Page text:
Wednesday, November 19, 2014

How Your Church Can Welcome the Internationals Among Us



Lately, I have become aware of a matter that many of our congregations need to pay attention to. I know that some already are. I mean making an effort to reach beyond the walls of our church buildings and welcome our international friends in our communities, to our fellowships. Now I know that that some of them may belong to congregations "of their own kind." After all, as I was often told when growing up, we ought to "stich with our own kind." But is this the way that Jesus has called us to do things?

In my personal experiences in local congregations and in my research, I'm keenly aware of the lack of racial and ethnic diversity in our congregations. Sadly, from looking at many congregations, you would think that Christianity fits the stereotype of white, middle-class and "religious right wing" type demographics. You and I know that when God appeared on Earth in Christ, that He hung around with all types of people, including the diseased, the disabled, the demon-possessed, the outcasts, and even gross sinners that everyone else despised. What would His ministry look like today? Whom would he be hanging out with? I think we know the answer.

I'm convinced that God, in Christ, would be spending much time with those among us who are often called "illegals." He would be reaching out to Muslims, including radical Muslims. He would be reaching out to Buddhists, Hindus, and to those involved in Mormonism, Jehovah's Witnesses, Scientology, Freemasonry, and other religions. He would be hanging around with Native Americans, Blacks, Hispanics, Jewish persons, and others. I don't think I need to tell you who that He wants us to do the same. The question is how. How can we get our local churches to become more diverse?

1). Pray about this matter, about what God would have your congregation do, and pray for the internationals in your community, that they would come to know Jesus through your efforts.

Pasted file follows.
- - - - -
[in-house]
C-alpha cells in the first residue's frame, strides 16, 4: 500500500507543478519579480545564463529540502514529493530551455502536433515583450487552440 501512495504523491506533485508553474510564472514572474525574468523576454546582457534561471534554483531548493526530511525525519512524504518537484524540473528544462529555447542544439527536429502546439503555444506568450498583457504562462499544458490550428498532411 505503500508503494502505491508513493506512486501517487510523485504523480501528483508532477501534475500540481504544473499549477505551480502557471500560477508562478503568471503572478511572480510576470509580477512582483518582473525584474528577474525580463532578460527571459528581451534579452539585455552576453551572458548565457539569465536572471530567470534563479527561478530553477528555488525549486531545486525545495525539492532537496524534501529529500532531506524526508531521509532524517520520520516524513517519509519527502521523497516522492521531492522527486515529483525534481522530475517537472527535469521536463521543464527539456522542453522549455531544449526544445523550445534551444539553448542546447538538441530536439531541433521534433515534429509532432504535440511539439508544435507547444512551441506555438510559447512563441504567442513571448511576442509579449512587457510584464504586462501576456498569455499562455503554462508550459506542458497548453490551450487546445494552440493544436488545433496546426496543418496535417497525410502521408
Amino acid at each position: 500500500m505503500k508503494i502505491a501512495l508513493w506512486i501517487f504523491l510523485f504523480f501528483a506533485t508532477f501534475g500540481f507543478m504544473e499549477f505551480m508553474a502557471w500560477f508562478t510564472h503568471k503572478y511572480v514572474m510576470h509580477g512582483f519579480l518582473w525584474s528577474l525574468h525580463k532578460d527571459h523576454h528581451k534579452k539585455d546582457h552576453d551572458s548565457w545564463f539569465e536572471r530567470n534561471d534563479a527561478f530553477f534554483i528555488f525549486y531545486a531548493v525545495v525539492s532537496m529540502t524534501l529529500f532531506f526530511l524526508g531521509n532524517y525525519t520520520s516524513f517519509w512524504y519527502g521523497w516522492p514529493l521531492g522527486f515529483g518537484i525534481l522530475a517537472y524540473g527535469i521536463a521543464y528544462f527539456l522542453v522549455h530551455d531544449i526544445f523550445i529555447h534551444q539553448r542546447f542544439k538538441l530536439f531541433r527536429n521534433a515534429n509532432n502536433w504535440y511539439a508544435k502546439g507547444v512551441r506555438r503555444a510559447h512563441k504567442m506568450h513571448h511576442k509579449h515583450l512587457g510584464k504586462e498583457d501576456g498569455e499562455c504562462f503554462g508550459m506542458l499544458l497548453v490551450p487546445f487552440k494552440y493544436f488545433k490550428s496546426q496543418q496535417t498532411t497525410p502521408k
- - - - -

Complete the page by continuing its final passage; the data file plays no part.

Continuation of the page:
2). We cannot expect them to come to us; we need to go to them. This means that we need to find internationals in businesses owned by them, in international student ministries, and at global supermarkets. Listen to them and talk to them. Make friends. But a good idea is to buy the book REACHING THE WORLD IN OUR OWN BACKYARD, by Rajendra K. Pillai, and learn about interacting with internationals BEFORE taking doing this.

3). Set up small groups for internationals to answer the questions they may have about God, about Christ, and about Western culture.

4). Set up English as Second Language classes for internationals; this was done at a local congregation I used to belong to.

5). Invite international Christian Pastors and others in leadership, to speak to your congregation.

6). Pastors and others in church leadership, prioritize church funding for international ministry.

7). Once or more times a year, host an international dinner, as has been suggested in a cross-cultural ministry book. I went to such a dinner many years ago. What a blessing.

8). If you have international neighbors, form friendships with them, introduce them to Jesus and invite them to your local church.

9). Offer members, who have the option, opportunities to host an international student in their homes. Such a student can learn about Christ's love through a family's hospitality. My former congregation offered members this opportunity at little cost to the host family.

10). Allow internationals Christians in your congregation to contribute of their time and talents, even filling leadership positions. This will benefit everyone.

Many internationals are from countries that are closed to the Gospel or from areas that are hostile to it. Those who come to Christ often return to their homelands to share Jesus with their own people. We can do more for world missions by reaching the internationals among us than we can by trying to send our own to restricted countries or hostile areas where Western missionaries are not welcome. We can be missionaries right where we are!

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